Seen from a different point of view, reverse logistics is basically the rerouting of a logistics operation. Instead of delivering the product ‘forward’ to the customer, the aim is now to ‘deliver’ the product ‘backward’; from the customer to the supplier of the product. This rerouting can be very essential to NGO’s. If a certain supply is not needed in a specific area, it can be rerouted to another one instead of bringing it back. The system should be adaptive enough to incorporate these sudden changes and have rerouting capabilities as well.
Critical Issues with Inbound and Outbound Logistics
The steps that are made in order to arrange the transportation for the materials those are to be received by the organization. While on the other hand, outbound logistics involves the preparations of the activities in shipping of the good and products to the final destination.
The inbound processing starts with the process of the receptions of goods or products. After that the second process comes of the realization of the demand externally of the goods followed by the shipping notification. Finally the delivery needs to be monitored and then comes the process of managing the yard.
The outbound process involves the issuance of goods with the planning of delivery distribution and processing. After the delivery, it needs to be verified and the value-added services are incorporated in it with the final stage of managing or monitoring the delivery made.
The entire process is extremely extensive and requires plenty of documentation and verification by various sources. These formalities increase the time of the logistics, hence making process longer then required. On the other hand, these two process are dealt separately, where in fact they have to be incorporated together and implemented side by side or together in order to have an effective and efficient result.
‘Ten thousand emergency relief kits, five thousand family supply kits and three hundred refrigerated containers are to be sent from Australia to a Caribbean island to help people affected by a natural disaster.’
As it can be seen, the amount of goods to be delivered is huge. Furthermore, the distance makes matters worse. The NGO however will have to take into account a few problems before deciding on which way to approach this problem:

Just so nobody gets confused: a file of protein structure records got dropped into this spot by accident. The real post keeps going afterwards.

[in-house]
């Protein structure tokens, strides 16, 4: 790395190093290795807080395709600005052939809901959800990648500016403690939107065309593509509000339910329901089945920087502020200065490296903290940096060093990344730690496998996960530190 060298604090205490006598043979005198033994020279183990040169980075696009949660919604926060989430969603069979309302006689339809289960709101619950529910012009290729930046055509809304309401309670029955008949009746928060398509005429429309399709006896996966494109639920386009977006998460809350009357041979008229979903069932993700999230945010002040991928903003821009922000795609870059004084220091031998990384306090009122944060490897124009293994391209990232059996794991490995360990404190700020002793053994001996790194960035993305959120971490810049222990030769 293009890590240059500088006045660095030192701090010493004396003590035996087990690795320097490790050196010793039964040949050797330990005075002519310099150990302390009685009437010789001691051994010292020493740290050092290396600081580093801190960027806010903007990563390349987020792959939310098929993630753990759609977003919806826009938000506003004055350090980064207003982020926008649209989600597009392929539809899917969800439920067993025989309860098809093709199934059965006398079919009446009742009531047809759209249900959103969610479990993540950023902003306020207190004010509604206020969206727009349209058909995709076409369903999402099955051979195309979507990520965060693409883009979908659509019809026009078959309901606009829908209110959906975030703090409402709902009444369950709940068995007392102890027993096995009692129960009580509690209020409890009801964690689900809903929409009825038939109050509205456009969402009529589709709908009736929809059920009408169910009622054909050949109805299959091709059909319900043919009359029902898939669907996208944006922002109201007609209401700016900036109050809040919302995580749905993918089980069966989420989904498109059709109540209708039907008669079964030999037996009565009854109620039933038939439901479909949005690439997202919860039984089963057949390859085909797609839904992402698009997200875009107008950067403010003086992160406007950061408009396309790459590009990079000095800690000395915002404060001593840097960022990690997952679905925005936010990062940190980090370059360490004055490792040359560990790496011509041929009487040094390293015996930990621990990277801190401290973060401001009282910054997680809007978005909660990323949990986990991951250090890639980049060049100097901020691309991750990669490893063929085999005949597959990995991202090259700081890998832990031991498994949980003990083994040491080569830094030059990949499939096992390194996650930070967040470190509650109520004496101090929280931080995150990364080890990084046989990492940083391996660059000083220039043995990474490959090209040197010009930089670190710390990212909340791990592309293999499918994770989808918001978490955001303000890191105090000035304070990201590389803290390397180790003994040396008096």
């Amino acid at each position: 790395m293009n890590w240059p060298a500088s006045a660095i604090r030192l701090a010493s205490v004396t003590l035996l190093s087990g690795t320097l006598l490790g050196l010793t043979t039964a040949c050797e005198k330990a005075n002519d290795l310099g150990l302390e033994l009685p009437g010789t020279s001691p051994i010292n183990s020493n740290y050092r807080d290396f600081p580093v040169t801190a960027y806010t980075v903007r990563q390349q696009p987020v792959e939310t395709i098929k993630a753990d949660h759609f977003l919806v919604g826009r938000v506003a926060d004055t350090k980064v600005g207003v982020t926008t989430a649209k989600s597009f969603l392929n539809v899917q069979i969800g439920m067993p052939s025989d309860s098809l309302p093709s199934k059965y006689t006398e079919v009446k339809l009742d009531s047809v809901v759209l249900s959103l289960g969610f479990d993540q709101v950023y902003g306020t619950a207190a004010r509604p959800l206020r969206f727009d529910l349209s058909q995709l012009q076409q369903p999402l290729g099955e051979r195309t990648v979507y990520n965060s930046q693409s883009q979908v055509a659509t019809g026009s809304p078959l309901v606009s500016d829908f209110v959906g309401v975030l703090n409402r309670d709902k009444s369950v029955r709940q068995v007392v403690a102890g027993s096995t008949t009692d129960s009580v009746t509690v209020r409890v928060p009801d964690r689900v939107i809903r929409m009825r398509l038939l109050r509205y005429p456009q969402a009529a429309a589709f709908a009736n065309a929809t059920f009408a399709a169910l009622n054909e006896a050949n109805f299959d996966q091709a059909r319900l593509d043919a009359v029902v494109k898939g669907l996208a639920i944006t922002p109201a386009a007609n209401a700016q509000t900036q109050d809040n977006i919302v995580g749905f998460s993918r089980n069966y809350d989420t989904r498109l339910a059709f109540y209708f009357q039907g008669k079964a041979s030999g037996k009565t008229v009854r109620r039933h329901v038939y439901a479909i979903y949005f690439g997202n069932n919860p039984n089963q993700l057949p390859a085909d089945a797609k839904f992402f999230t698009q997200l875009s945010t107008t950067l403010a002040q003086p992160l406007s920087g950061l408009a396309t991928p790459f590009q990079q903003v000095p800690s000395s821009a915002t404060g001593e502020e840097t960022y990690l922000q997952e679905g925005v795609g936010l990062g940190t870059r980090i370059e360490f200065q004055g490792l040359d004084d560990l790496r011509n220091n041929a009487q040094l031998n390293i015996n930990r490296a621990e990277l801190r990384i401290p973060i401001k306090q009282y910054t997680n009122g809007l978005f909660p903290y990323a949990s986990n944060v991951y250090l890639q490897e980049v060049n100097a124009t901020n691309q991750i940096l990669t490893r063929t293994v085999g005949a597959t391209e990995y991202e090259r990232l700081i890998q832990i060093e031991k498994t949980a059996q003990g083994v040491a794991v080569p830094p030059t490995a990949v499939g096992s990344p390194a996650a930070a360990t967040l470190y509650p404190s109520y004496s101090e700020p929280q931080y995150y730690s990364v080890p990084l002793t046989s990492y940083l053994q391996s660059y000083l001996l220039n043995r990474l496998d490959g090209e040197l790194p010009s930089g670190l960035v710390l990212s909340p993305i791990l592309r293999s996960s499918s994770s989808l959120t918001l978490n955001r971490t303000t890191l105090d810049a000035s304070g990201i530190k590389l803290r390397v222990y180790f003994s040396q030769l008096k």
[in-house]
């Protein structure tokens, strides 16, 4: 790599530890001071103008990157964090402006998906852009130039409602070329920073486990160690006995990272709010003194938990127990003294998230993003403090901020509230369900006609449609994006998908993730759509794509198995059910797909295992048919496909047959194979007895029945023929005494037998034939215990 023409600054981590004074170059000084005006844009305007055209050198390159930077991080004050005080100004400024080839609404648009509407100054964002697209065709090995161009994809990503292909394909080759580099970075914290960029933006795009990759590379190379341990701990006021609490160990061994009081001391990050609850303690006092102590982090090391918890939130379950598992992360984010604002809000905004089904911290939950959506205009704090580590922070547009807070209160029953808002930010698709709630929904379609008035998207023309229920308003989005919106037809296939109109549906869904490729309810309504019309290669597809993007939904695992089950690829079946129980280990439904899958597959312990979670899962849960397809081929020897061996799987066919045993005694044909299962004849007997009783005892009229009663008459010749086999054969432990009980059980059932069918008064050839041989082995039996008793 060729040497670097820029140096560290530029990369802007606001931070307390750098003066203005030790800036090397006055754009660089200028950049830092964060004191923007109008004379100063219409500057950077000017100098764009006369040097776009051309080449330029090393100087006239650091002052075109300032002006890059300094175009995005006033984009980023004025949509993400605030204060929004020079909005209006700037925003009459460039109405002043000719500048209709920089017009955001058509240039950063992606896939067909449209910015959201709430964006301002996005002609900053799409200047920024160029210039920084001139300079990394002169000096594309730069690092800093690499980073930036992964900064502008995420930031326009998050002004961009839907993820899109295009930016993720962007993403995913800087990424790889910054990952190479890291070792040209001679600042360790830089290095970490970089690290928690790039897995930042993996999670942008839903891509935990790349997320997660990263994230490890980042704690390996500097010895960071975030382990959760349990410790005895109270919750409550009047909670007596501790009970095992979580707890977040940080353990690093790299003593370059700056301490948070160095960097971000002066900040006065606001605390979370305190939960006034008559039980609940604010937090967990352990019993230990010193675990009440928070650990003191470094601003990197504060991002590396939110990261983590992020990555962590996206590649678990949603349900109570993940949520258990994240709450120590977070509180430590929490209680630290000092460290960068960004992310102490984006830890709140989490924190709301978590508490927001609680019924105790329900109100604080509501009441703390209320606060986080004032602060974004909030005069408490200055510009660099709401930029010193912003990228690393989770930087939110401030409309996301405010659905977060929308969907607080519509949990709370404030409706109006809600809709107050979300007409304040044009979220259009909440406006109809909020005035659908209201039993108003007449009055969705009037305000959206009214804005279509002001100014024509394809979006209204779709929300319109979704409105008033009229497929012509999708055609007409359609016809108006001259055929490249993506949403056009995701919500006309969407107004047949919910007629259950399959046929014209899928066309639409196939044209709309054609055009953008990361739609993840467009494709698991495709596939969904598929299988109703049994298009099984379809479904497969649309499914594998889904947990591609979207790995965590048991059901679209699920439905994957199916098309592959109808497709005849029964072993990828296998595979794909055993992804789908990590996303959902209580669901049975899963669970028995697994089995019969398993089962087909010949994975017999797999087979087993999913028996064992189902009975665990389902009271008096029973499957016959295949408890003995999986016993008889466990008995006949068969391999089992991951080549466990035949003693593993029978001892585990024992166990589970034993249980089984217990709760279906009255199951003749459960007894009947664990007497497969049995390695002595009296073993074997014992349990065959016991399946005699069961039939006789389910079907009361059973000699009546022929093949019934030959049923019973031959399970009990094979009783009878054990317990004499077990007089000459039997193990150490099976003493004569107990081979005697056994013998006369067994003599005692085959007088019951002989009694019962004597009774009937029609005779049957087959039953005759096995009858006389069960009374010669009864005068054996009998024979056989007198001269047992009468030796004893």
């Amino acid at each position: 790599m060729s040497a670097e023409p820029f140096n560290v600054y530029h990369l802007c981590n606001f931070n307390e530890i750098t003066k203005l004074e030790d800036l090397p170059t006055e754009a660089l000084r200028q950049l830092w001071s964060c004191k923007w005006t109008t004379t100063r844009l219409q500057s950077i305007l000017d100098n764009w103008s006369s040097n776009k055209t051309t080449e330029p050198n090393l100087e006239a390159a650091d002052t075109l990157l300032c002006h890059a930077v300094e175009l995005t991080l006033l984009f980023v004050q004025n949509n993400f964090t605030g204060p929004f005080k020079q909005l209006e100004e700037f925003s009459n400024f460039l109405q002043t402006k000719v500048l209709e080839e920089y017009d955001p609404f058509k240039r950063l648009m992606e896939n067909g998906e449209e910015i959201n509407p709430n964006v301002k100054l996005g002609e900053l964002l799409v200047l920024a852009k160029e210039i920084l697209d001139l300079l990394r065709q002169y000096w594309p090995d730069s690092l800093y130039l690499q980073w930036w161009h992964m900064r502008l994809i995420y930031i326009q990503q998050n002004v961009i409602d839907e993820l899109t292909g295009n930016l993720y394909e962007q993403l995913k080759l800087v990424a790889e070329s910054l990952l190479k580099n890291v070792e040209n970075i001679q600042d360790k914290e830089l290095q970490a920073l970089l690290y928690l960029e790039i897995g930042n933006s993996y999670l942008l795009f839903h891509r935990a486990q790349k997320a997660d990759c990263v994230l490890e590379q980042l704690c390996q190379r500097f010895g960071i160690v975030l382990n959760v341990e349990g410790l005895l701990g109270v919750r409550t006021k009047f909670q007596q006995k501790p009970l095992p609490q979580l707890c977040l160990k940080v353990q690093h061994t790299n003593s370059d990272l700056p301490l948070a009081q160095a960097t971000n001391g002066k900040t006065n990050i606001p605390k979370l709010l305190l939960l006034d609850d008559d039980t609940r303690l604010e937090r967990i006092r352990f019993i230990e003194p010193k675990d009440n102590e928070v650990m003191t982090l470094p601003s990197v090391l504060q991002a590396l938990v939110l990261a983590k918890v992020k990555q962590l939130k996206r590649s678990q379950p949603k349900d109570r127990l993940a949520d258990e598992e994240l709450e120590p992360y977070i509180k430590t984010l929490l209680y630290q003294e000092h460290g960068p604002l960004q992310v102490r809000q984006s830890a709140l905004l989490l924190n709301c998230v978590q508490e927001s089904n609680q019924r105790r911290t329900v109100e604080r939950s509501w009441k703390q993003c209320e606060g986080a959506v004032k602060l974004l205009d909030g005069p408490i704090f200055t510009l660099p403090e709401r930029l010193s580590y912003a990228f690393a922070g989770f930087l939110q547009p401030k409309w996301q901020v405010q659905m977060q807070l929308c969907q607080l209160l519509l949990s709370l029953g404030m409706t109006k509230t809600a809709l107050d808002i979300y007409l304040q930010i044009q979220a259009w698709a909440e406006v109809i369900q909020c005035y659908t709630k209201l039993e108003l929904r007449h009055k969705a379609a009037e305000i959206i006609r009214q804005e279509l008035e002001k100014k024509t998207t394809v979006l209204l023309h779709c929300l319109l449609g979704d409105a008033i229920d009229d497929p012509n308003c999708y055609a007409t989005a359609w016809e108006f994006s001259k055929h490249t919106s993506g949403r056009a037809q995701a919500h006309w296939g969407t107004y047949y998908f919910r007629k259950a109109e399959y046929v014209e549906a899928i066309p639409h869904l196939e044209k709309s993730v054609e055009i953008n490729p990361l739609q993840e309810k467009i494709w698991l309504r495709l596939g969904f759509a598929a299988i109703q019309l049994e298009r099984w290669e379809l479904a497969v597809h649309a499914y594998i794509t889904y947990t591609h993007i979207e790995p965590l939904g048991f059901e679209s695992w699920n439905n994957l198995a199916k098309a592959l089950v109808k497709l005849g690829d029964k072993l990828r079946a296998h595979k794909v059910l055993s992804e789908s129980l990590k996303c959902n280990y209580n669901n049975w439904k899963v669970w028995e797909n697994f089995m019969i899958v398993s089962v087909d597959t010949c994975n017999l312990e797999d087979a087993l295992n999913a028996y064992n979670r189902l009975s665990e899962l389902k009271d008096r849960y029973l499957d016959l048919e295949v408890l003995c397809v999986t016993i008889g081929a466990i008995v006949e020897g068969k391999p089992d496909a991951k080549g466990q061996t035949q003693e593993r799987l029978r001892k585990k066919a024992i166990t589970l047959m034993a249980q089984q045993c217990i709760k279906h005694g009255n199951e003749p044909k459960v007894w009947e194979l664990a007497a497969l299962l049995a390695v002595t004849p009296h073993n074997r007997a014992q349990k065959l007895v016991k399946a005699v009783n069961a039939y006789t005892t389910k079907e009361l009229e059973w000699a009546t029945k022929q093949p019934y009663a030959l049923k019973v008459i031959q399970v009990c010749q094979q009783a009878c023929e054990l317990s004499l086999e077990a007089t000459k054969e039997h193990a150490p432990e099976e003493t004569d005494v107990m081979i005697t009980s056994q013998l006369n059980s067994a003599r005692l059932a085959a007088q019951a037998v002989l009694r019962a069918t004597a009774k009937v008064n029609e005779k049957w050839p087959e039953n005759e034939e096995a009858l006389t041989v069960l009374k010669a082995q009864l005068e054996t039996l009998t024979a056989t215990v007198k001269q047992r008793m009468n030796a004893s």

§ Situation at disaster site
§ Infrastructure of destination
§ Transportation Channels available
§ Current situation in terms of extent of disaster, whether its ongoing or has stopped
§ Casualties and survivors
§ Type of needs of victims
§ Transportation choices (air, water, land)
§ Links in area (other NGO’s, contacts etc.)
§ Tracking of goods
§ Assurance of delivery
§ Equipment operators.
§ Instructors to victims
Just the delivery of goods is not important, their effective use is important as well.
Transporting so many goods always comes with problems. The NGO’s is bound to face constraints. They will be in the following areas:
§ Acquiring goods.
§ Storage of goods
§ Delivery of goods
The most significant task will be to deliver the goods. Apart from that, a temporary location might have to be arranged for the storage of goods before delivery. An alternative approach however could be to ensure that all equipment is ready when it is to be transported but remains stored at the suppliers end. On delivery day, goods can be collected form all points and directly deposited at the site from where onwards they will be taken to the Caribbean (it will most probably be transported by sea but the situation can possibly be dire enough to command a quicker means of transport such as air freight). Otherwise, if the location of suppliers is diverse then the NGO will have to arrange fro storage facilities until delivery day.
Upon reaching the island, the mode of transportation then onwards will depend on the availability of roads and vehicles. In case of limited availability, even vehicles of transport will have to be shipped from Australia. This all should be kept in mind and the activity well planned before execution to ensure the smooth running of activities and the timely delivery of goods.